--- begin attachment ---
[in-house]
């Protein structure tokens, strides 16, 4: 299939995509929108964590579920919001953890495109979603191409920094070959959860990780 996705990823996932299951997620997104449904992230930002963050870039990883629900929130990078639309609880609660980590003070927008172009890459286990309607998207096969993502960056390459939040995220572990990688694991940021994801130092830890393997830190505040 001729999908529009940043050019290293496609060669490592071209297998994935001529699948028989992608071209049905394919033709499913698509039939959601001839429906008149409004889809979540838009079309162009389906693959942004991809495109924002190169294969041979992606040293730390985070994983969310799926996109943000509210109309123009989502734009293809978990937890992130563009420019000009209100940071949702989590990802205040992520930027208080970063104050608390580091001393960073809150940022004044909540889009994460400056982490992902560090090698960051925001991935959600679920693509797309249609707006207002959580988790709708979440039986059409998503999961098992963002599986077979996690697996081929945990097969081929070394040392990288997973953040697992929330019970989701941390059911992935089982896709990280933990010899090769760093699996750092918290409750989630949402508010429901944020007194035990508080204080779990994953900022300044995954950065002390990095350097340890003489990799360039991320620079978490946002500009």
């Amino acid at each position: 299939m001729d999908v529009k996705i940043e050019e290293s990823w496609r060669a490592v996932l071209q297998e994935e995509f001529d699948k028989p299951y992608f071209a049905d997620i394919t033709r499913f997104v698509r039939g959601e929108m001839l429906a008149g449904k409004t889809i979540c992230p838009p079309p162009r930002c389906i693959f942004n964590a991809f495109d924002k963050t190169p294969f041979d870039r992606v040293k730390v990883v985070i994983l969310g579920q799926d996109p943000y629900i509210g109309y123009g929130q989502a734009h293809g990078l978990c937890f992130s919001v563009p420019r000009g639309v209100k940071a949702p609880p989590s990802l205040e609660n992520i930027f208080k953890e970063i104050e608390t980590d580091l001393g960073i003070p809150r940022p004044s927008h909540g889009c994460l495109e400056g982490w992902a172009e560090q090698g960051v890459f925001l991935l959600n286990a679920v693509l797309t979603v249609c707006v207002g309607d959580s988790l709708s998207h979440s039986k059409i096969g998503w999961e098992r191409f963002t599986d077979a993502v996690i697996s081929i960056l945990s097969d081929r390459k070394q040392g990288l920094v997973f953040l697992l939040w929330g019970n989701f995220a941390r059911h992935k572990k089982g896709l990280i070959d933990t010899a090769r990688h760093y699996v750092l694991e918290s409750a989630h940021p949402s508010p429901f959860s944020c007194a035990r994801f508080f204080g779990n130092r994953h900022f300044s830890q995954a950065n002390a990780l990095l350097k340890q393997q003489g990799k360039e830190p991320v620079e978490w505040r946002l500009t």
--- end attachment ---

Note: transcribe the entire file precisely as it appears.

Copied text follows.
[in-house]
């Protein structure tokens, strides 16, 4: 299939995509929108964590579920919001953890495109979603191409920094070959959860990780 996705990823996932299951997620997104449904992230930002963050870039990883629900929130990078639309609880609660980590003070927008172009890459286990309607998207096969993502960056390459939040995220572990990688694991940021994801130092830890393997830190505040 001729999908529009940043050019290293496609060669490592071209297998994935001529699948028989992608071209049905394919033709499913698509039939959601001839429906008149409004889809979540838009079309162009389906693959942004991809495109924002190169294969041979992606040293730390985070994983969310799926996109943000509210109309123009989502734009293809978990937890992130563009420019000009209100940071949702989590990802205040992520930027208080970063104050608390580091001393960073809150940022004044909540889009994460400056982490992902560090090698960051925001991935959600679920693509797309249609707006207002959580988790709708979440039986059409998503999961098992963002599986077979996690697996081929945990097969081929070394040392990288997973953040697992929330019970989701941390059911992935089982896709990280933990010899090769760093699996750092918290409750989630949402508010429901944020007194035990508080204080779990994953900022300044995954950065002390990095350097340890003489990799360039991320620079978490946002500009």
């Amino acid at each position: 299939m001729d999908v529009k996705i940043e050019e290293s990823w496609r060669a490592v996932l071209q297998e994935e995509f001529d699948k028989p299951y992608f071209a049905d997620i394919t033709r499913f997104v698509r039939g959601e929108m001839l429906a008149g449904k409004t889809i979540c992230p838009p079309p162009r930002c389906i693959f942004n964590a991809f495109d924002k963050t190169p294969f041979d870039r992606v040293k730390v990883v985070i994983l969310g579920q799926d996109p943000y629900i509210g109309y123009g929130q989502a734009h293809g990078l978990c937890f992130s919001v563009p420019r000009g639309v209100k940071a949702p609880p989590s990802l205040e609660n992520i930027f208080k953890e970063i104050e608390t980590d580091l001393g960073i003070p809150r940022p004044s927008h909540g889009c994460l495109e400056g982490w992902a172009e560090q090698g960051v890459f925001l991935l959600n286990a679920v693509l797309t979603v249609c707006v207002g309607d959580s988790l709708s998207h979440s039986k059409i096969g998503w999961e098992r191409f963002t599986d077979a993502v996690i697996s081929i960056l945990s097969d081929r390459k070394q040392g990288l920094v997973f953040l697992l939040w929330g019970n989701f995220a941390r059911h992935k572990k089982g896709l990280i070959d933990t010899a090769r990688h760093y699996v750092l694991e918290s409750a989630h940021p949402s508010p429901f959860s944020c007194a035990r994801f508080f204080g779990n130092r994953h900022f300044s830890q995954a950065n002390a990780l990095l350097k340890q393997q003489g990799k360039e830190p991320v620079e978490w505040r946002l500009t």